The kovsh is a Russian ladle or drinking vessel that dates back thousands of years to the tenth century. In this era, they were simple wooden products used to drink braga (a light beer), kvass (a brew fermented from black bread), and mead (a slightly alcoholic drink derived from honey). Often, the shape of the kovsh was similar to that of a ship, goose, or a duck. The body was used as the container for the liquid and the head and the beak (or the bow and the stern) were used as the handles. The avian shape of the kovsh emphasised the Russian affinity with nature. In Russian culture around this time, ducks were seen as a link among the earthly, heavenly, and underground realms, since they live on the earth, fly in the sky, and swim in the water (which they believed led to the underworld).
It was around the middle of the fourteenth century when the first metal models of the kovsh appeared. In this period, the name kovsh was created for the vessel. Due to the variation in sizes, origin and uses, it is perhaps best to refer to the vessel as kovshi. Over the centuries, there have even been different terms invented to refer to the diverse kovshi. The larger kovshi, referred to as vynosny, were shared between dining companions. The smaller ones – known as piti, were given to each guest as real glasses. The smaller, individual-sized kovshi were sometimes utilised as a ladle, used to pour out the drink from a larger kovsh. For presentation purposes, the smaller kovshi used as ladles were often hooked on the side of the larger kovshi.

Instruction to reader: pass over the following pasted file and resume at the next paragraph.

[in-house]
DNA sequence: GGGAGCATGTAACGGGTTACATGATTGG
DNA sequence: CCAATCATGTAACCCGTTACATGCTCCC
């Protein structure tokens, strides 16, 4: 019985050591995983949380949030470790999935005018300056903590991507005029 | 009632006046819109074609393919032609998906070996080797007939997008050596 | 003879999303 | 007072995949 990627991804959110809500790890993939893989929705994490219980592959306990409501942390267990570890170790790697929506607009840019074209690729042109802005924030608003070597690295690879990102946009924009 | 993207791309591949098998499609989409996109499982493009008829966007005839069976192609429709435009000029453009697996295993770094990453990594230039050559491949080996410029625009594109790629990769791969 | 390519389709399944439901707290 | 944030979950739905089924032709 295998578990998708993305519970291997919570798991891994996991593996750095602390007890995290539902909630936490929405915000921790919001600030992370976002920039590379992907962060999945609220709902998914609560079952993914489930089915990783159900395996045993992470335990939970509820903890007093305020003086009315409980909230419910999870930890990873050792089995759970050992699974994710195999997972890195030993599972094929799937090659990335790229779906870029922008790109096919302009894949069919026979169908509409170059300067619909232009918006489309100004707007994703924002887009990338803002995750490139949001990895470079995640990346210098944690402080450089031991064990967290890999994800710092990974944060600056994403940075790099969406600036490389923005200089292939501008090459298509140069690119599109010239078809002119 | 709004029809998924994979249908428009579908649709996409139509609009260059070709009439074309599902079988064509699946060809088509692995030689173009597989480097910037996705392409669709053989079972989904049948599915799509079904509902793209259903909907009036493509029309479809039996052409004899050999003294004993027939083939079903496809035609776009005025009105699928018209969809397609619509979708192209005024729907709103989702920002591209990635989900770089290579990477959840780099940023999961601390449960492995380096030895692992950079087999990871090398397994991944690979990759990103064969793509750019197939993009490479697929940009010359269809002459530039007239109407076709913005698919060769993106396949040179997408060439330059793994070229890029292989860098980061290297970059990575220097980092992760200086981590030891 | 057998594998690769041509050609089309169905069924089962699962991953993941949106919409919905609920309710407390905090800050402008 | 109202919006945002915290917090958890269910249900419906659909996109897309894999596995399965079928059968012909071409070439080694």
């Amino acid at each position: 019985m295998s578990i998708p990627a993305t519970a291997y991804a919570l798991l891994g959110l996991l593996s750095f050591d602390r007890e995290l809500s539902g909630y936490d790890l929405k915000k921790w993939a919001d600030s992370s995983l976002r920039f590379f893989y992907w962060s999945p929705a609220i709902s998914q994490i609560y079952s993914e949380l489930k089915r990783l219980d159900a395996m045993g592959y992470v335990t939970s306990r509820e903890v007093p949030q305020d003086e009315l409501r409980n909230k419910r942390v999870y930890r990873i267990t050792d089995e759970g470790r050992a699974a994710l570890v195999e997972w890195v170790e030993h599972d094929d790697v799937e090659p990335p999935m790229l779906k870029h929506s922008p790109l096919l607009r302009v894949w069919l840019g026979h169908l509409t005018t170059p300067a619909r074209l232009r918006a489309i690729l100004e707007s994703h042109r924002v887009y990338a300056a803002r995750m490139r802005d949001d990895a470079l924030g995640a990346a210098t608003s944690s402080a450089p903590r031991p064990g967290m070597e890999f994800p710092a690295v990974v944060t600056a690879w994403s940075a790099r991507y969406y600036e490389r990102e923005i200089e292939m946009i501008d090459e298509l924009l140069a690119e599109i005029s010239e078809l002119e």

Perhaps the most famous form of kovshi is the zhalovannye. This form of kovshi was popular around the eighteenth century. The zhalovannye almost entirely lost their function as vessels and started to become made for decorative purposes. They were frequently awarded as gifts from the Tsars to loyal supporters of the empire, often the zhalovannye would have been engraved with the recipient’s name on the side. An example of the gifting of a kovshi is Tsar Peter I the Great presenting to Frederick Augustus I of Saxony a beautiful kovshi made of gold and Niello, decorated with pearls and sapphires.
Although the kovsh suffered from a slight decline in the mid nineteenth century, there was a resurgence of the kovsh in the late nineteenth century as purely an ornamental object. Some of the famous Russian silver craftsmen including Ovchinnikov, Khlebnikov, Maria Semenova and also Fabergé created colourful examples of the kovshi, mostly decorated with cloisonné technique and further ornamented with precious stones, with the most varied shapes: viking boats, horses, birds.
Today, kovshi can be a vessel for drinking or as a table ornament, dependent on the owner’s preferences.